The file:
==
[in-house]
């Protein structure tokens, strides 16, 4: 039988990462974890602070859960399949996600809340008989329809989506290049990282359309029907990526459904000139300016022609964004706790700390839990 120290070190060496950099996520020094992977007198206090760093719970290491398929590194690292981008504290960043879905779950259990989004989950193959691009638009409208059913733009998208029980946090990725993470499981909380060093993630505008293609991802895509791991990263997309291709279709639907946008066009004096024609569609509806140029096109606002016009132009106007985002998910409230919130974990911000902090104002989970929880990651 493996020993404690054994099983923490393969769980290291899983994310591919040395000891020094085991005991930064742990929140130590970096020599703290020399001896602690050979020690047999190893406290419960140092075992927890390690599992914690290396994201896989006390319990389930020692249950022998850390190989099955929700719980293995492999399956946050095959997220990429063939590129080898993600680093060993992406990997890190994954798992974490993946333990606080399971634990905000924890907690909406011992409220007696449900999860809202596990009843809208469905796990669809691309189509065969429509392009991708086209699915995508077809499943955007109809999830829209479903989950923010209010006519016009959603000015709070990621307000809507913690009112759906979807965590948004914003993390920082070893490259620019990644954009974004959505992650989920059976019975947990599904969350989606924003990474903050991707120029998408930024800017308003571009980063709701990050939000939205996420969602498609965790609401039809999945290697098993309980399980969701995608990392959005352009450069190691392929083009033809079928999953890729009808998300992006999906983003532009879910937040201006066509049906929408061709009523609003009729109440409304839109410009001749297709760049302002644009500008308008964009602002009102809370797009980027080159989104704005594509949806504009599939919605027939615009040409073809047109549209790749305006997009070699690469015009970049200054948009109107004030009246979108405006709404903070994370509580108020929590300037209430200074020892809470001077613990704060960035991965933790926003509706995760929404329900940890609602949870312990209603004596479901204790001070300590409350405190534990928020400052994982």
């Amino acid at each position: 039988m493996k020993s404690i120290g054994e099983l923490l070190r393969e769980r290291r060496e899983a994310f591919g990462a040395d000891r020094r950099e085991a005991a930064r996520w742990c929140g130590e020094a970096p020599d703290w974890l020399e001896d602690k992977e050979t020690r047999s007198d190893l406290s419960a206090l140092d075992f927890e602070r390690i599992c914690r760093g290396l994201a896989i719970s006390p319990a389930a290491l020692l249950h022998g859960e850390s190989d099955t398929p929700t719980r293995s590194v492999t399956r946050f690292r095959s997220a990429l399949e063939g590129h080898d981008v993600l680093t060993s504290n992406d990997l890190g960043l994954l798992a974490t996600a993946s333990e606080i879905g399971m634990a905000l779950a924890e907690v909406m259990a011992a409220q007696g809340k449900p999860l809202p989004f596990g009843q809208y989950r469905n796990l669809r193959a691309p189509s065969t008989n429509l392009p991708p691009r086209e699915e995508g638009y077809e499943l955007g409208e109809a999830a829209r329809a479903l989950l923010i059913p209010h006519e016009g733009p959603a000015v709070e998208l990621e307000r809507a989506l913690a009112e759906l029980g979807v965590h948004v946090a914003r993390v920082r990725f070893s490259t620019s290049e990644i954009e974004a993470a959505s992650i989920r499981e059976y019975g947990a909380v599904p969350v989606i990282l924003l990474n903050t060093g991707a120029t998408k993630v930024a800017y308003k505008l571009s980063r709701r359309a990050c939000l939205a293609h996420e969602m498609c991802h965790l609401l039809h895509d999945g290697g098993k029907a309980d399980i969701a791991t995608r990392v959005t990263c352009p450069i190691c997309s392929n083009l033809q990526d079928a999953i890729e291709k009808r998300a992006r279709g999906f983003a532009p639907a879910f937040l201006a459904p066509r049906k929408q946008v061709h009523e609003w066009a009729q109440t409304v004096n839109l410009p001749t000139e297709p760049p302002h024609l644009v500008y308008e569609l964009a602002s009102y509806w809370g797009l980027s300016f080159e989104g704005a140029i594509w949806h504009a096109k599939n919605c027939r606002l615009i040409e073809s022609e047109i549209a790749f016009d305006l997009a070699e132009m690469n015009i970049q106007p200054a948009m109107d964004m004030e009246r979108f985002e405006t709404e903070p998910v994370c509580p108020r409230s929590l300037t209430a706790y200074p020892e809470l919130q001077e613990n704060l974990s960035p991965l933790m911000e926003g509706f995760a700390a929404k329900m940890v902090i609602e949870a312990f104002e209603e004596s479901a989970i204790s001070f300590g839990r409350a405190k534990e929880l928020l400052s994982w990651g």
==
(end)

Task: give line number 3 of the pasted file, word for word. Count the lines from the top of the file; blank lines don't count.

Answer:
């Amino acid at each position: 039988m493996k020993s404690i120290g054994e099983l923490l070190r393969e769980r290291r060496e899983a994310f591919g990462a040395d000891r020094r950099e085991a005991a930064r996520w742990c929140g130590e020094a970096p020599d703290w974890l020399e001896d602690k992977e050979t020690r047999s007198d190893l406290s419960a206090l140092d075992f927890e602070r390690i599992c914690r760093g290396l994201a896989i719970s006390p319990a389930a290491l020692l249950h022998g859960e850390s190989d099955t398929p929700t719980r293995s590194v492999t399956r946050f690292r095959s997220a990429l399949e063939g590129h080898d981008v993600l680093t060993s504290n992406d990997l890190g960043l994954l798992a974490t996600a993946s333990e606080i879905g399971m634990a905000l779950a924890e907690v909406m259990a011992a409220q007696g809340k449900p999860l809202p989004f596990g009843q809208y989950r469905n796990l669809r193959a691309p189509s065969t008989n429509l392009p991708p691009r086209e699915e995508g638009y077809e499943l955007g409208e109809a999830a829209r329809a479903l989950l923010i059913p209010h006519e016009g733009p959603a000015v709070e998208l990621e307000r809507a989506l913690a009112e759906l029980g979807v965590h948004v946090a914003r993390v920082r990725f070893s490259t620019s290049e990644i954009e974004a993470a959505s992650i989920r499981e059976y019975g947990a909380v599904p969350v989606i990282l924003l990474n903050t060093g991707a120029t998408k993630v930024a800017y308003k505008l571009s980063r709701r359309a990050c939000l939205a293609h996420e969602m498609c991802h965790l609401l039809h895509d999945g290697g098993k029907a309980d399980i969701a791991t995608r990392v959005t990263c352009p450069i190691c997309s392929n083009l033809q990526d079928a999953i890729e291709k009808r998300a992006r279709g999906f983003a532009p639907a879910f937040l201006a459904p066509r049906k929408q946008v061709h009523e609003w066009a009729q109440t409304v004096n839109l410009p001749t000139e297709p760049p302002h024609l644009v500008y308008e569609l964009a602002s009102y509806w809370g797009l980027s300016f080159e989104g704005a140029i594509w949806h504009a096109k599939n919605c027939r606002l615009i040409e073809s022609e047109i549209a790749f016009d305006l997009a070699e132009m690469n015009i970049q106007p200054a948009m109107d964004m004030e009246r979108f985002e405006t709404e903070p998910v994370c509580p108020r409230s929590l300037t209430a706790y200074p020892e809470l919130q001077e613990n704060l974990s960035p991965l933790m911000e926003g509706f995760a700390a929404k329900m940890v902090i609602e949870a312990f104002e209603e004596s479901a989970i204790s001070f300590g839990r409350a405190k534990e929880l928020l400052s994982w990651g």